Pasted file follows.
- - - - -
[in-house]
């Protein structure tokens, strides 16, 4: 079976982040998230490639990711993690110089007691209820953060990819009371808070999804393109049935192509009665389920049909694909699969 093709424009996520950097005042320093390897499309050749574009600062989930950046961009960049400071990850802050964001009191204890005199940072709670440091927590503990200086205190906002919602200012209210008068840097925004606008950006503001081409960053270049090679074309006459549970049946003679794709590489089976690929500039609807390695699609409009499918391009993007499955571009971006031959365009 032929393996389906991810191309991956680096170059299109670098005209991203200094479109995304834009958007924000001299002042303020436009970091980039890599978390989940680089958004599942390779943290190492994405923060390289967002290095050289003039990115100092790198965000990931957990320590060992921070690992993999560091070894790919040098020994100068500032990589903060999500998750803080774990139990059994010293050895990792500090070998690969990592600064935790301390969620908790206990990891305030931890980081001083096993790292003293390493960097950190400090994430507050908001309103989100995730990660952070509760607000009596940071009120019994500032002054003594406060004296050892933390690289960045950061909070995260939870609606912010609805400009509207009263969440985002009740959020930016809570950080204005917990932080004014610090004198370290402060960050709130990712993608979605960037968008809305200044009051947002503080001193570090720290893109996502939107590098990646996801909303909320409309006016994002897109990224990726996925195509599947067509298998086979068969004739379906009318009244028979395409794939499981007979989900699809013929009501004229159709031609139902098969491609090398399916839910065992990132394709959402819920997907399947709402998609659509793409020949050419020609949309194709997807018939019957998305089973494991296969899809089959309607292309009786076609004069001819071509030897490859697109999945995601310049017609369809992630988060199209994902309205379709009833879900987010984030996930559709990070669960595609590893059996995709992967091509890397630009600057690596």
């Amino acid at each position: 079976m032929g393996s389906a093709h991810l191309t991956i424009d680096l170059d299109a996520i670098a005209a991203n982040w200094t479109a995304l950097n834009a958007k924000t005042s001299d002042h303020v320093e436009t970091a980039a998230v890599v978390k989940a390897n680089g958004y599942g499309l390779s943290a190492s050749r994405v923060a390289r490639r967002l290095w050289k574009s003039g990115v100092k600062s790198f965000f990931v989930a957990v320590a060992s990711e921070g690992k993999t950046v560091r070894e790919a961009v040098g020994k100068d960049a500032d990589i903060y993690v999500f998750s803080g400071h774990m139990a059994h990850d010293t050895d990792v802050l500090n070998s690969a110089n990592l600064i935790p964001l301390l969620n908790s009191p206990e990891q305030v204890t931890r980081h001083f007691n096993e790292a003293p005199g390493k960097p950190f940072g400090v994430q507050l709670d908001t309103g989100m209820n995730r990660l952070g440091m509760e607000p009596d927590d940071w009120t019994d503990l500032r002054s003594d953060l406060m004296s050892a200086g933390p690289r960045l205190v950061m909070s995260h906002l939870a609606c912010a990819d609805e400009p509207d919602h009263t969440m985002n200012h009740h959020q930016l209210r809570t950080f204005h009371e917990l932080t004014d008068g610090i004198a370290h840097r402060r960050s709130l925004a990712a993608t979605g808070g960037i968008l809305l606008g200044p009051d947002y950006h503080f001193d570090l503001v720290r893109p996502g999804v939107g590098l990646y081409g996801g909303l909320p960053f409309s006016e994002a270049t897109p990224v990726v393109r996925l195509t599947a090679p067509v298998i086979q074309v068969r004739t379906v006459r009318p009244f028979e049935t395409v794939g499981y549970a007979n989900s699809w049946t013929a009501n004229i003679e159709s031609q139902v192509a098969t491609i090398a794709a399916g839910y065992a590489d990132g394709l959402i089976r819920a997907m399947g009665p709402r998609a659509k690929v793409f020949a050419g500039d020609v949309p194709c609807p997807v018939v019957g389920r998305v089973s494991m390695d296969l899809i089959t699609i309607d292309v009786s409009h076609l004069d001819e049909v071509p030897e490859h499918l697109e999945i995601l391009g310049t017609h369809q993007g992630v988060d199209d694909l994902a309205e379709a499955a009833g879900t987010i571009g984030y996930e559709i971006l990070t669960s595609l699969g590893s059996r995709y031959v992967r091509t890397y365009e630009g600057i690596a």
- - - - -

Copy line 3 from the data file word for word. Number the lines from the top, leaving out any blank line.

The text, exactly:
């Amino acid at each position: 079976m032929g393996s389906a093709h991810l191309t991956i424009d680096l170059d299109a996520i670098a005209a991203n982040w200094t479109a995304l950097n834009a958007k924000t005042s001299d002042h303020v320093e436009t970091a980039a998230v890599v978390k989940a390897n680089g958004y599942g499309l390779s943290a190492s050749r994405v923060a390289r490639r967002l290095w050289k574009s003039g990115v100092k600062s790198f965000f990931v989930a957990v320590a060992s990711e921070g690992k993999t950046v560091r070894e790919a961009v040098g020994k100068d960049a500032d990589i903060y993690v999500f998750s803080g400071h774990m139990a059994h990850d010293t050895d990792v802050l500090n070998s690969a110089n990592l600064i935790p964001l301390l969620n908790s009191p206990e990891q305030v204890t931890r980081h001083f007691n096993e790292a003293p005199g390493k960097p950190f940072g400090v994430q507050l709670d908001t309103g989100m209820n995730r990660l952070g440091m509760e607000p009596d927590d940071w009120t019994d503990l500032r002054s003594d953060l406060m004296s050892a200086g933390p690289r960045l205190v950061m909070s995260h906002l939870a609606c912010a990819d609805e400009p509207d919602h009263t969440m985002n200012h009740h959020q930016l209210r809570t950080f204005h009371e917990l932080t004014d008068g610090i004198a370290h840097r402060r960050s709130l925004a990712a993608t979605g808070g960037i968008l809305l606008g200044p009051d947002y950006h503080f001193d570090l503001v720290r893109p996502g999804v939107g590098l990646y081409g996801g909303l909320p960053f409309s006016e994002a270049t897109p990224v990726v393109r996925l195509t599947a090679p067509v298998i086979q074309v068969r004739t379906v006459r009318p009244f028979e049935t395409v794939g499981y549970a007979n989900s699809w049946t013929a009501n004229i003679e159709s031609q139902v192509a098969t491609i090398a794709a399916g839910y065992a590489d990132g394709l959402i089976r819920a997907m399947g009665p709402r998609a659509k690929v793409f020949a050419g500039d020609v949309p194709c609807p997807v018939v019957g389920r998305v089973s494991m390695d296969l899809i089959t699609i309607d292309v009786s409009h076609l004069d001819e049909v071509p030897e490859h499918l697109e999945i995601l391009g310049t017609h369809q993007g992630v988060d199209d694909l994902a309205e379709a499955a009833g879900t987010i571009g984030y996930e559709i971006l990070t669960s595609l699969g590893s059996r995709y031959v992967r091509t890397y365009e630009g600057i690596a």